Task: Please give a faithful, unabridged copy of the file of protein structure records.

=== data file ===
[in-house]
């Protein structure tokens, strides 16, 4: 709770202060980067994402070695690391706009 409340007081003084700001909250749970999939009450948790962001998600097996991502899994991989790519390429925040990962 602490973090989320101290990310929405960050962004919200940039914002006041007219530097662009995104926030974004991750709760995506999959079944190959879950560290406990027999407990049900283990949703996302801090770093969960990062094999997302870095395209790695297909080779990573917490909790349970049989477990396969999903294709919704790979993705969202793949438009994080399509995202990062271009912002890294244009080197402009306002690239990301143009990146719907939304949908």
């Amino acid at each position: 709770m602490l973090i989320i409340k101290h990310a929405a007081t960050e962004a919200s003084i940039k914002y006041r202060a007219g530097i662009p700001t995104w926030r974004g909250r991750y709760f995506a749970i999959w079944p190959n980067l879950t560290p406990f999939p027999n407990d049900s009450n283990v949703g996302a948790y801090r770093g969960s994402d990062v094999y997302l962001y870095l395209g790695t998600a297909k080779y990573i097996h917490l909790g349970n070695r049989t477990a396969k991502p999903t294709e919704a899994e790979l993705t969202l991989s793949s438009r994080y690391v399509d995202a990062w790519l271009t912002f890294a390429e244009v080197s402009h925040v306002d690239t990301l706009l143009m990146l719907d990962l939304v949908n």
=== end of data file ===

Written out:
[in-house]
């Protein structure tokens, strides 16, 4: 709770202060980067994402070695690391706009 409340007081003084700001909250749970999939009450948790962001998600097996991502899994991989790519390429925040990962 602490973090989320101290990310929405960050962004919200940039914002006041007219530097662009995104926030974004991750709760995506999959079944190959879950560290406990027999407990049900283990949703996302801090770093969960990062094999997302870095395209790695297909080779990573917490909790349970049989477990396969999903294709919704790979993705969202793949438009994080399509995202990062271009912002890294244009080197402009306002690239990301143009990146719907939304949908």
């Amino acid at each position: 709770m602490l973090i989320i409340k101290h990310a929405a007081t960050e962004a919200s003084i940039k914002y006041r202060a007219g530097i662009p700001t995104w926030r974004g909250r991750y709760f995506a749970i999959w079944p190959n980067l879950t560290p406990f999939p027999n407990d049900s009450n283990v949703g996302a948790y801090r770093g969960s994402d990062v094999y997302l962001y870095l395209g790695t998600a297909k080779y990573i097996h917490l909790g349970n070695r049989t477990a396969k991502p999903t294709e919704a899994e790979l993705t969202l991989s793949s438009r994080y690391v399509d995202a990062w790519l271009t912002f890294a390429e244009v080197s402009h925040v306002d690239t990301l706009l143009m990146l719907d990962l939304v949908n």